Skip to main content

Thought I would take a chance and talk about son's experience at the camp. There were 115 players. The camp was held at Rocklin HS on their Varsity and JV fields. It was a two day event.

The camp began as most camps do with a short talk from the camp director. The things he spoke about to me that stood out to me were; first, he stressed importance of grades. We all know the story there. Second, he emphasized for the players to play their game and be themselves. He said it could be a bit intimidating looking at all those coaches sitting there watching. If you don't hit homeruns, don't try to hit homeruns. He stressed that the coaches are looking at many many things other that results at the plate and in the field. So don't stress if you go 0'fer, play the game correctly and hard and the coaches know that the hits and fielding are there. Third, he encouraged the players to speak to the coaches. He told them that the coaches were more interested in hearing about a player's interest in his program from the player and not his parents.

All the coaches (30 or so) in attendance were in uniform and easy to spot. As a parent it was great to see the coaches in uniform as there was no guessing who was or was not a coach and how many were at the camp. I could also tell if the coaches were there as they were adverstised to be there. First part of day one was the skills showcase. 30 chairs lined up down the first base line with all the coaches watching every player taking notes on hitting and fielding. The players also ran the 60 and those times were compiled and given to the coaches later in the day. After lunch games began. Each player was assigned a team and played two games a day. Two games on the Varsity field and two games on the JV field. At each game the team had a different set of uniformed coaches running the team. There was as few as 3 coaches to as many 6 coaches per game. At each game there were also coaches behind homeplate behind screens evaluating hitters and pitchers. This info was compiled and given to all the coaches. The coaches that were not involed in the games were walking back and forth between fields. Some took a break if they were not in the game, but for the most part there were plenty of coaches not involved in the game watching.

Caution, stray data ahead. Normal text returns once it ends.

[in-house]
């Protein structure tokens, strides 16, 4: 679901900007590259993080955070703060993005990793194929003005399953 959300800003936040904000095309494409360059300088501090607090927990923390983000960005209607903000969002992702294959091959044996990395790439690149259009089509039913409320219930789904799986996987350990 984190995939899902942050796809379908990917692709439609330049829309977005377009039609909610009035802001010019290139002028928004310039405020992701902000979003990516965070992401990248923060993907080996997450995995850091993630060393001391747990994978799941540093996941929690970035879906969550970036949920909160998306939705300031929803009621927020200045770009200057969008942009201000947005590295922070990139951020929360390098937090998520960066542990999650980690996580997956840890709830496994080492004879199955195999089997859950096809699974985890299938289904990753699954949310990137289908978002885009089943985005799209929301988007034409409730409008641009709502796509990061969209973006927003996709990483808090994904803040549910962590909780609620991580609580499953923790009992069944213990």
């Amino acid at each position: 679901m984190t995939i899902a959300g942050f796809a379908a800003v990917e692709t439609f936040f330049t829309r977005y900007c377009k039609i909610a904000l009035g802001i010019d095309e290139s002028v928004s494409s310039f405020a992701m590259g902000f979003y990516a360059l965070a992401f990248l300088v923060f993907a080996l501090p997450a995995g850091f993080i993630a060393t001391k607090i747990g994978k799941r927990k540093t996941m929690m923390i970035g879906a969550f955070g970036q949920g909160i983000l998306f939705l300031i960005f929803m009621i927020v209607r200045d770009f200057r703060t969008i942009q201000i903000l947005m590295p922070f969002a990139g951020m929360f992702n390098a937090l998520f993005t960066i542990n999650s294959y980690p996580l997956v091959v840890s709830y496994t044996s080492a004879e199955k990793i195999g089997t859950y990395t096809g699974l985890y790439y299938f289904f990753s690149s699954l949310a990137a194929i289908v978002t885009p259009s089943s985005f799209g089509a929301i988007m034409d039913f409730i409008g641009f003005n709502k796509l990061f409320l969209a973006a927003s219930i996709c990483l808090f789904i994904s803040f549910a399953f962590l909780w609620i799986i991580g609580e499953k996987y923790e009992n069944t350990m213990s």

The game format was - each batter started with a 1-1 count and 5 batters per half inning (regardless of 3 or more outs being made). Each batter got 2 at bats per game and sometimes 3 at bats. Pitchers got anywhere from one inning to more depending on how the felt. Most pitched both days. The best part of the games is that all the coaches were into the games and their enthusiasm filtered down to the players. The coaches were not simply going through the motions they were there to have fun and enjoy the players. The games were intense but had a fun aspect to them. As teams would come in from the field I saw several times when a coach would take a player to the side and instruct him on what he could have done better on a play he had made or tried to make. This happened to my son and he got a good and more personal impression of that coach and now has a better approach to a backhand. In between games, all the players would gather in the stands and about 3 to 5 coaches would speak first about their college then about their baseball progam. The five minute presentations were great and the coach's personality came through. I know my son's interest was perked up about a certain school as the coach spoke about his team's hitting philosophy. The competition was very good.